When it comes to points and miles, it doesn’t get much better than Chase.
The points you earn from cards like the Chase Sapphire Preferred Card and Chase Sapphire Reserve are simply more valuable and versatile than almost anything you can earn. And that’s largely because there are so many great ways to use them.
Using the points you’ve earned to book flights directly with Chase is one solid option – and booking the flight deals you find here is one of our favorite uses of Ultimate Rewards points. But you can also transfer those points directly to 10 airlines and three hotel brands.
That gives your points immense flexibility that shouldn’t be overlooked. And in many cases, sending your points to Chase transfer partners can get you far more value.
We’ll give you a rundown of how to transfer Chase points – and the best ways to do it right.
All the Chase Transfer Partners
Before we get into the “how?”, let’s cover the “where?” As in, where can you transfer your Chase Ultimate Rewards points?
Below are the current options, as well as how long it takes to move points from your Chase account to an airline or hotel brand.
Chase Ultimate Rewards Transfer Partners
|Program||Type||Transfer Ratio||Transfer Time|
|Singapore Air||Airline||1:1||12-24 hours|
|World of Hyatt||Hotel||1:1||Instant|
|Marriott Rewards||Hotel||1:1||2 days|
It’s worth noting that every single one of these Chase transfer partners has a 1:1 transfer ratio. That means 10,000 Chase Ultimate Rewards points can become 10,000 United MileagePlus miles. Or 1,000 Virgin Atlantic miles. Or 10,000 Southwest Rapid Rewards points.
That’s the versatility that makes Chase points shine. One other thing to keep in mind: You have to transfer points in increments of 1,000. So you won’t be able to top-up one of your airline mileage accounts if you’re just a few hundred miles short.
Highlighting the Sweet Spots
There are a lot of sweet spots here to highlight.
- Iberia has one of the cheapest ways to get to Europe in either economy or business class. For just 34,000 miles, you can get to Madrid (MAD) and back almost any time of the year. Iberia’s business class starts at only 68,000 miles round trip, which is about what most airlines charge for economy. Iberia is also a great way to book round-trip domestic flights on American Airlines.
- British Airways offers one of the best ways to get to Hawaii. For just 26,000 miles, you can fly from Los Angeles (LAX) or Phoenix (PHX) direct to the islands on American Airlines – when American itself charges 45,000 miles for the exact same flights.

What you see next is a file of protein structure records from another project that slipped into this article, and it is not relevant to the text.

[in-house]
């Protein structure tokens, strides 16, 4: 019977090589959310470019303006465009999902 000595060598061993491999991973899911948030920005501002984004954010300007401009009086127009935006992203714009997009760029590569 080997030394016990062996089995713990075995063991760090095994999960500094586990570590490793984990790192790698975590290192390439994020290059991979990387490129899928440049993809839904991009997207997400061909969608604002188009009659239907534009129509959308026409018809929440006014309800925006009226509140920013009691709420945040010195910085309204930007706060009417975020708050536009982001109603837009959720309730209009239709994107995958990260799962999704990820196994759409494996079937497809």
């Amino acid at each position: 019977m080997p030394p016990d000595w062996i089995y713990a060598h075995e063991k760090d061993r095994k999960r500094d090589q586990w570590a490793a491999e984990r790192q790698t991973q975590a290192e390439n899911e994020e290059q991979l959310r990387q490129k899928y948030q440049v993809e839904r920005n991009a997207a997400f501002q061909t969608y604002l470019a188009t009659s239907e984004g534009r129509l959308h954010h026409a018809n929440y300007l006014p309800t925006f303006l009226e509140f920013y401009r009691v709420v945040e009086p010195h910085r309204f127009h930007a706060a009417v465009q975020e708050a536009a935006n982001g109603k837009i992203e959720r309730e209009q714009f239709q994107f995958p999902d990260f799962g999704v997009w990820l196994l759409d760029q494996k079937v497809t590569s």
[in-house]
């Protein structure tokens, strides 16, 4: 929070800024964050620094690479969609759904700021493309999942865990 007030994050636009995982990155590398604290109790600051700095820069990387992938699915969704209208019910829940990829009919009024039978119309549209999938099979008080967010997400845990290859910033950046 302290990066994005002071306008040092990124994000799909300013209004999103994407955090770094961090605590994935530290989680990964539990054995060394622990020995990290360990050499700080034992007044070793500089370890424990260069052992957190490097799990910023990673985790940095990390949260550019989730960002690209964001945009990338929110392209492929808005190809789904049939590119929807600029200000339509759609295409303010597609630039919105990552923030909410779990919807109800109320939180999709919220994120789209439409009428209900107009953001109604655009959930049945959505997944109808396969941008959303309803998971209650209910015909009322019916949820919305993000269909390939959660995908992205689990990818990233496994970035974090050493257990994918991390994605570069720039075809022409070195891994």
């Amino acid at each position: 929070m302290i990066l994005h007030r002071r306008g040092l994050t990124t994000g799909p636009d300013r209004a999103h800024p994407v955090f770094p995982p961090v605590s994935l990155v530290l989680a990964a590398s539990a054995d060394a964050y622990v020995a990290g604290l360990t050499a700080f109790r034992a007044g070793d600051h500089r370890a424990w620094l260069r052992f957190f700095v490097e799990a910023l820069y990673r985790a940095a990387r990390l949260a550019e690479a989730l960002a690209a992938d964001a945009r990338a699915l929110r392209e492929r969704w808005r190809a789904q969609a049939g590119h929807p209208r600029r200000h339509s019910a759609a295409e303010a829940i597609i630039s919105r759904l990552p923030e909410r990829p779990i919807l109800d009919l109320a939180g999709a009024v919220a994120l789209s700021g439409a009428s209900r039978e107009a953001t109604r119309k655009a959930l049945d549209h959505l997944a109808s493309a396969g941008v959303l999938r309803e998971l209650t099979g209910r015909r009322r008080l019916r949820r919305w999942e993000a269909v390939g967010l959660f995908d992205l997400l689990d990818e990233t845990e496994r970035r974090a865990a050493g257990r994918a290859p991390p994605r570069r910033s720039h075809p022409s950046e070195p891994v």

- Virgin Atlantic is one of our favorite ways to save SkyMiles and book flights on Delta. Their partnership allows you to book even Delta One suites for as low as 50,000 miles each way – when Delta often wants $5,000 or 200,000 SkyMiles or more for a trip to Europe in business class. Read our guide on how to book Delta One Suites for cheap by transferring Chase points!
- With cheap domestic flights starting at 5,000 miles each way, round-trip to Europe for 60,000 miles and 35,000 round trip to the Caribbean, United can be a competitive option. Just keep in mind that United has switched to an unpredictable dynamic award system, so prices can vary wildly.
- Want to fly in serious style? Transferring points to Emirates is easily the best way to book Emirates first class, whether you want to fly from the U.S. to Dubai (DXB) or hop on a fun fifth-freedom route to Europe instead! Read more on booking with Emirates miles.
- Singapore Air’s KrisFlyer Miles program is a strong option because it is so easy to pile up points. American Express Membership Rewards, Citi ThankYou Points, and Marriot Bonvoy all transfer to Singapore, too. Transferring miles to Singapore is your only way to book business or first class on one of the world’s best airlines.
- Hyatt is far and away one of the strongest Chase transfer partners. That’s largely because the hotel chains low award rates make it easy to get an outsized value on amazing hotels worldwide. Check one of our favorite ways to use Hyatt points for all-inclusive resorts!
Need some ideas on how to use these transfer options? Check out our guide on the best ways to redeem a big stash of Chase points!
What About Transfer Bonuses?
For years, Chase has looked stingy compared to other banks when it comes to offering transfer bonuses. That is starting to change.